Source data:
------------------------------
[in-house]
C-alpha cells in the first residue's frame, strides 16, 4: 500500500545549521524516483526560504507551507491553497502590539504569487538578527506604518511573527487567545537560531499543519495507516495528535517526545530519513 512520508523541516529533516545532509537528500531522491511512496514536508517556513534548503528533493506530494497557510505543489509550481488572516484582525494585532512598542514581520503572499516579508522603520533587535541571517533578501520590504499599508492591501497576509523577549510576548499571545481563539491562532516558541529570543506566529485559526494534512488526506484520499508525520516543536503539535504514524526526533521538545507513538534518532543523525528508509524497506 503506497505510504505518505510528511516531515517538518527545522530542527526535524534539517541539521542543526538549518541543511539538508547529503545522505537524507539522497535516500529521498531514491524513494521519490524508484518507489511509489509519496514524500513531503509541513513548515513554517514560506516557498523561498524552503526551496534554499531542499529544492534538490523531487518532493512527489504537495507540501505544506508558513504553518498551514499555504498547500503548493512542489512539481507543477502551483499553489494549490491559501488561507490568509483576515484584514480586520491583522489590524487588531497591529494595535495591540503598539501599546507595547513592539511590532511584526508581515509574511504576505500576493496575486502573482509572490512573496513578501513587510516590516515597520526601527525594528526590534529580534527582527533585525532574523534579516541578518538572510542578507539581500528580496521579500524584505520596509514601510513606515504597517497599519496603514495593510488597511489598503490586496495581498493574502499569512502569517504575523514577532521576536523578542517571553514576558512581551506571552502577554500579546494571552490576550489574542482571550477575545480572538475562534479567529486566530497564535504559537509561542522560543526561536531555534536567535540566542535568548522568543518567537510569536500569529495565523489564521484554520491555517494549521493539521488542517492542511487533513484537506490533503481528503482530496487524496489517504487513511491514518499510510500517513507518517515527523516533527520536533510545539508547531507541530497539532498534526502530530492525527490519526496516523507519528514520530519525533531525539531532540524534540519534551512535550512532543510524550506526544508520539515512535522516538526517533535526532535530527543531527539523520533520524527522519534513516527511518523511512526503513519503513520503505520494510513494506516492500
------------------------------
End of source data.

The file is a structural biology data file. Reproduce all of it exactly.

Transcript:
[in-house]
C-alpha cells in the first residue's frame, strides 16, 4: 500500500545549521524516483526560504507551507491553497502590539504569487538578527506604518511573527487567545537560531499543519495507516495528535517526545530519513 512520508523541516529533516545532509537528500531522491511512496514536508517556513534548503528533493506530494497557510505543489509550481488572516484582525494585532512598542514581520503572499516579508522603520533587535541571517533578501520590504499599508492591501497576509523577549510576548499571545481563539491562532516558541529570543506566529485559526494534512488526506484520499508525520516543536503539535504514524526526533521538545507513538534518532543523525528508509524497506 503506497505510504505518505510528511516531515517538518527545522530542527526535524534539517541539521542543526538549518541543511539538508547529503545522505537524507539522497535516500529521498531514491524513494521519490524508484518507489511509489509519496514524500513531503509541513513548515513554517514560506516557498523561498524552503526551496534554499531542499529544492534538490523531487518532493512527489504537495507540501505544506508558513504553518498551514499555504498547500503548493512542489512539481507543477502551483499553489494549490491559501488561507490568509483576515484584514480586520491583522489590524487588531497591529494595535495591540503598539501599546507595547513592539511590532511584526508581515509574511504576505500576493496575486502573482509572490512573496513578501513587510516590516515597520526601527525594528526590534529580534527582527533585525532574523534579516541578518538572510542578507539581500528580496521579500524584505520596509514601510513606515504597517497599519496603514495593510488597511489598503490586496495581498493574502499569512502569517504575523514577532521576536523578542517571553514576558512581551506571552502577554500579546494571552490576550489574542482571550477575545480572538475562534479567529486566530497564535504559537509561542522560543526561536531555534536567535540566542535568548522568543518567537510569536500569529495565523489564521484554520491555517494549521493539521488542517492542511487533513484537506490533503481528503482530496487524496489517504487513511491514518499510510500517513507518517515527523516533527520536533510545539508547531507541530497539532498534526502530530492525527490519526496516523507519528514520530519525533531525539531532540524534540519534551512535550512532543510524550506526544508520539515512535522516538526517533535526532535530527543531527539523520533520524527522519534513516527511518523511512526503513519503513520503505520494510513494506516492500